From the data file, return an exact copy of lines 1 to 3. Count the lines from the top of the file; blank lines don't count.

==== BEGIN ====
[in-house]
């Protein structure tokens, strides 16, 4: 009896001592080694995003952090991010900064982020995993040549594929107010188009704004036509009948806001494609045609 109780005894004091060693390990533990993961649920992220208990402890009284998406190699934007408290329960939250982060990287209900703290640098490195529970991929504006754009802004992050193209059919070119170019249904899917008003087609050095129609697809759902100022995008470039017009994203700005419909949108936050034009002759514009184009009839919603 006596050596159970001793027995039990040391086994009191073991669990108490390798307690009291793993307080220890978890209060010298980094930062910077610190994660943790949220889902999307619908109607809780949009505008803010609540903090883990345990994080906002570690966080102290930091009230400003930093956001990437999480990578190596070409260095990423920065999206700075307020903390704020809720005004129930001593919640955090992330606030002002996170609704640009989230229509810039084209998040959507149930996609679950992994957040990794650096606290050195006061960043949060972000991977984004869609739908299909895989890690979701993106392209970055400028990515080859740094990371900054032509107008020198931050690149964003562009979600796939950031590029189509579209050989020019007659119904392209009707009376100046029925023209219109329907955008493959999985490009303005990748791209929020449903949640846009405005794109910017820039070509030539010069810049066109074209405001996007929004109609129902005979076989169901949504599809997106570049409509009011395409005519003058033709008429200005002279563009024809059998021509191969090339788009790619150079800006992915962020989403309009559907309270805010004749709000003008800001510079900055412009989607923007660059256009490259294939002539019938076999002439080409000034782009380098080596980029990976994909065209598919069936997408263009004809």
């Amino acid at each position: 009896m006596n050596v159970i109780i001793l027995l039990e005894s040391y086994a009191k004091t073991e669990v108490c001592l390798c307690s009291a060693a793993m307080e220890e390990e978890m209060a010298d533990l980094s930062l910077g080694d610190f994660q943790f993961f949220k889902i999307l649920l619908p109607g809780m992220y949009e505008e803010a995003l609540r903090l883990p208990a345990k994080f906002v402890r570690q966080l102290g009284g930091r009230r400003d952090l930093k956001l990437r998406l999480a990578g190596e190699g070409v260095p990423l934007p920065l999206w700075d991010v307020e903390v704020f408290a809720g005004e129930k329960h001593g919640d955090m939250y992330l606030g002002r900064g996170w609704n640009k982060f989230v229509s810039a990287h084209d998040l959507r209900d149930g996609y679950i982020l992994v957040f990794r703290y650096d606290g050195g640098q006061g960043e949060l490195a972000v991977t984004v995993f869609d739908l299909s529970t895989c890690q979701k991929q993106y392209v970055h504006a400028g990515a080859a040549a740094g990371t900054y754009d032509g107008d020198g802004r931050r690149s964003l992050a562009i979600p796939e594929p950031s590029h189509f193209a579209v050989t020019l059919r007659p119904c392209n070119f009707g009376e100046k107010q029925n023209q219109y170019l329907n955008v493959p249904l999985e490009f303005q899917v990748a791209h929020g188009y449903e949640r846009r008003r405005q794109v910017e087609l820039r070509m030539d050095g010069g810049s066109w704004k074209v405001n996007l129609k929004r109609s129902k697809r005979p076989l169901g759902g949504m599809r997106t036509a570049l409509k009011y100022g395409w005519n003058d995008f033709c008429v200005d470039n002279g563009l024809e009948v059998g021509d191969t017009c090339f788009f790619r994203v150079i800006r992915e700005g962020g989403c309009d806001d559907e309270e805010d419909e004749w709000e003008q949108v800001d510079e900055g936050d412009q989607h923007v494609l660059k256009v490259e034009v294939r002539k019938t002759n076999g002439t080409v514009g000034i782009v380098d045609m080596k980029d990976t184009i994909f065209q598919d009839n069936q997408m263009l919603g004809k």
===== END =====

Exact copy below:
[in-house]
């Protein structure tokens, strides 16, 4: 009896001592080694995003952090991010900064982020995993040549594929107010188009704004036509009948806001494609045609 109780005894004091060693390990533990993961649920992220208990402890009284998406190699934007408290329960939250982060990287209900703290640098490195529970991929504006754009802004992050193209059919070119170019249904899917008003087609050095129609697809759902100022995008470039017009994203700005419909949108936050034009002759514009184009009839919603 006596050596159970001793027995039990040391086994009191073991669990108490390798307690009291793993307080220890978890209060010298980094930062910077610190994660943790949220889902999307619908109607809780949009505008803010609540903090883990345990994080906002570690966080102290930091009230400003930093956001990437999480990578190596070409260095990423920065999206700075307020903390704020809720005004129930001593919640955090992330606030002002996170609704640009989230229509810039084209998040959507149930996609679950992994957040990794650096606290050195006061960043949060972000991977984004869609739908299909895989890690979701993106392209970055400028990515080859740094990371900054032509107008020198931050690149964003562009979600796939950031590029189509579209050989020019007659119904392209009707009376100046029925023209219109329907955008493959999985490009303005990748791209929020449903949640846009405005794109910017820039070509030539010069810049066109074209405001996007929004109609129902005979076989169901949504599809997106570049409509009011395409005519003058033709008429200005002279563009024809059998021509191969090339788009790619150079800006992915962020989403309009559907309270805010004749709000003008800001510079900055412009989607923007660059256009490259294939002539019938076999002439080409000034782009380098080596980029990976994909065209598919069936997408263009004809």
């Amino acid at each position: 009896m006596n050596v159970i109780i001793l027995l039990e005894s040391y086994a009191k004091t073991e669990v108490c001592l390798c307690s009291a060693a793993m307080e220890e390990e978890m209060a010298d533990l980094s930062l910077g080694d610190f994660q943790f993961f949220k889902i999307l649920l619908p109607g809780m992220y949009e505008e803010a995003l609540r903090l883990p208990a345990k994080f906002v402890r570690q966080l102290g009284g930091r009230r400003d952090l930093k956001l990437r998406l999480a990578g190596e190699g070409v260095p990423l934007p920065l999206w700075d991010v307020e903390v704020f408290a809720g005004e129930k329960h001593g919640d955090m939250y992330l606030g002002r900064g996170w609704n640009k982060f989230v229509s810039a990287h084209d998040l959507r209900d149930g996609y679950i982020l992994v957040f990794r703290y650096d606290g050195g640098q006061g960043e949060l490195a972000v991977t984004v995993f869609d739908l299909s529970t895989c890690q979701k991929q993106y392209v970055h504006a400028g990515a080859a040549a740094g990371t900054y754009d032509g107008d020198g802004r931050r690149s964003l992050a562009i979600p796939e594929p950031s590029h189509f193209a579209v050989t020019l059919r007659p119904c392209n070119f009707g009376e100046k107010q029925n023209q219109y170019l329907n955008v493959p249904l999985e490009f303005q899917v990748a791209h929020g188009y449903e949640r846009r008003r405005q794109v910017e087609l820039r070509m030539d050095g010069g810049s066109w704004k074209v405001n996007l129609k929004r109609s129902k697809r005979p076989l169901g759902g949504m599809r997106t036509a570049l409509k009011y100022g395409w005519n003058d995008f033709c008429v200005d470039n002279g563009l024809e009948v059998g021509d191969t017009c090339f788009f790619r994203v150079i800006r992915e700005g962020g989403c309009d806001d559907e309270e805010d419909e004749w709000e003008q949108v800001d510079e900055g936050d412009q989607h923007v494609l660059k256009v490259e034009v294939r002539k019938t002759n076999g002439t080409v514009g000034i782009v380098d045609m080596k980029d990976t184009i994909f065209q598919d009839n069936q997408m263009l919603g004809k």